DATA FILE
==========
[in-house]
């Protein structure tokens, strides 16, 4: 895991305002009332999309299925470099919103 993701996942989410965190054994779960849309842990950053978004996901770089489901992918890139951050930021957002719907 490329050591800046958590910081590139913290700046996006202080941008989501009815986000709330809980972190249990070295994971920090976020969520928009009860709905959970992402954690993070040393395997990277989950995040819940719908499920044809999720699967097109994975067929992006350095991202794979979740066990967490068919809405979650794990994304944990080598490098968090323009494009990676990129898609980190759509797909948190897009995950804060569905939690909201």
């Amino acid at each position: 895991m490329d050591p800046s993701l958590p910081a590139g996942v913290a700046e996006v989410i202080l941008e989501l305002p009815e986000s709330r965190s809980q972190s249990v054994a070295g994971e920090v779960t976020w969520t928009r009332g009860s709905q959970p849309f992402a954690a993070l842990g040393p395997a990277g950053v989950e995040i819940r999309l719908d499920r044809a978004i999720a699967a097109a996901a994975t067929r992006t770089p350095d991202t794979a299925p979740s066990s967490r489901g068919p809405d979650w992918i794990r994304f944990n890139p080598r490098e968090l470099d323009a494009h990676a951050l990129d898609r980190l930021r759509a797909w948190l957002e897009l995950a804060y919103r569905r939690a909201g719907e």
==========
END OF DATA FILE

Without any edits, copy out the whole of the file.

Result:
[in-house]
């Protein structure tokens, strides 16, 4: 895991305002009332999309299925470099919103 993701996942989410965190054994779960849309842990950053978004996901770089489901992918890139951050930021957002719907 490329050591800046958590910081590139913290700046996006202080941008989501009815986000709330809980972190249990070295994971920090976020969520928009009860709905959970992402954690993070040393395997990277989950995040819940719908499920044809999720699967097109994975067929992006350095991202794979979740066990967490068919809405979650794990994304944990080598490098968090323009494009990676990129898609980190759509797909948190897009995950804060569905939690909201």
């Amino acid at each position: 895991m490329d050591p800046s993701l958590p910081a590139g996942v913290a700046e996006v989410i202080l941008e989501l305002p009815e986000s709330r965190s809980q972190s249990v054994a070295g994971e920090v779960t976020w969520t928009r009332g009860s709905q959970p849309f992402a954690a993070l842990g040393p395997a990277g950053v989950e995040i819940r999309l719908d499920r044809a978004i999720a699967a097109a996901a994975t067929r992006t770089p350095d991202t794979a299925p979740s066990s967490r489901g068919p809405d979650w992918i794990r994304f944990n890139p080598r490098e968090l470099d323009a494009h990676a951050l990129d898609r980190l930021r759509a797909w948190l957002e897009l995950a804060y919103r569905r939690a909201g719907e």